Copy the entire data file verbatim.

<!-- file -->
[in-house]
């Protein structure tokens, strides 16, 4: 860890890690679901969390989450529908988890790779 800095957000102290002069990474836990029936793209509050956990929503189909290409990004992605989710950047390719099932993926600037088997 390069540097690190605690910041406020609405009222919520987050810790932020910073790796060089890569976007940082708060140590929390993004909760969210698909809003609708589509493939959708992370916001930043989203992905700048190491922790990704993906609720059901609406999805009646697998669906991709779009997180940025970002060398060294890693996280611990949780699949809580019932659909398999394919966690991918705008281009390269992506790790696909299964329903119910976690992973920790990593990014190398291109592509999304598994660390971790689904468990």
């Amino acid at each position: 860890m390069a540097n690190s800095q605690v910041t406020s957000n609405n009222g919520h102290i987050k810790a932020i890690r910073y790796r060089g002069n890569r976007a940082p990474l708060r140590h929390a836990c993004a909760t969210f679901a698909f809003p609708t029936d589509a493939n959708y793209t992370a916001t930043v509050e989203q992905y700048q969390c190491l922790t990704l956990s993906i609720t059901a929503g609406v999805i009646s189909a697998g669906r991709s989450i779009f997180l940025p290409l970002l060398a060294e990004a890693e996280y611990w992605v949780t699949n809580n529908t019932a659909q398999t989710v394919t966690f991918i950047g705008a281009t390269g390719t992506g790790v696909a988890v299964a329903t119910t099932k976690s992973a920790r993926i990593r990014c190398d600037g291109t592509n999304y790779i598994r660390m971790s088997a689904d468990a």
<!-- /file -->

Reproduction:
[in-house]
């Protein structure tokens, strides 16, 4: 860890890690679901969390989450529908988890790779 800095957000102290002069990474836990029936793209509050956990929503189909290409990004992605989710950047390719099932993926600037088997 390069540097690190605690910041406020609405009222919520987050810790932020910073790796060089890569976007940082708060140590929390993004909760969210698909809003609708589509493939959708992370916001930043989203992905700048190491922790990704993906609720059901609406999805009646697998669906991709779009997180940025970002060398060294890693996280611990949780699949809580019932659909398999394919966690991918705008281009390269992506790790696909299964329903119910976690992973920790990593990014190398291109592509999304598994660390971790689904468990």
């Amino acid at each position: 860890m390069a540097n690190s800095q605690v910041t406020s957000n609405n009222g919520h102290i987050k810790a932020i890690r910073y790796r060089g002069n890569r976007a940082p990474l708060r140590h929390a836990c993004a909760t969210f679901a698909f809003p609708t029936d589509a493939n959708y793209t992370a916001t930043v509050e989203q992905y700048q969390c190491l922790t990704l956990s993906i609720t059901a929503g609406v999805i009646s189909a697998g669906r991709s989450i779009f997180l940025p290409l970002l060398a060294e990004a890693e996280y611990w992605v949780t699949n809580n529908t019932a659909q398999t989710v394919t966690f991918i950047g705008a281009t390269g390719t992506g790790v696909a988890v299964a329903t119910t099932k976690s992973a920790r993926i990593r990014c190398d600037g291109t592509n999304y790779i598994r660390m971790s088997a689904d468990a």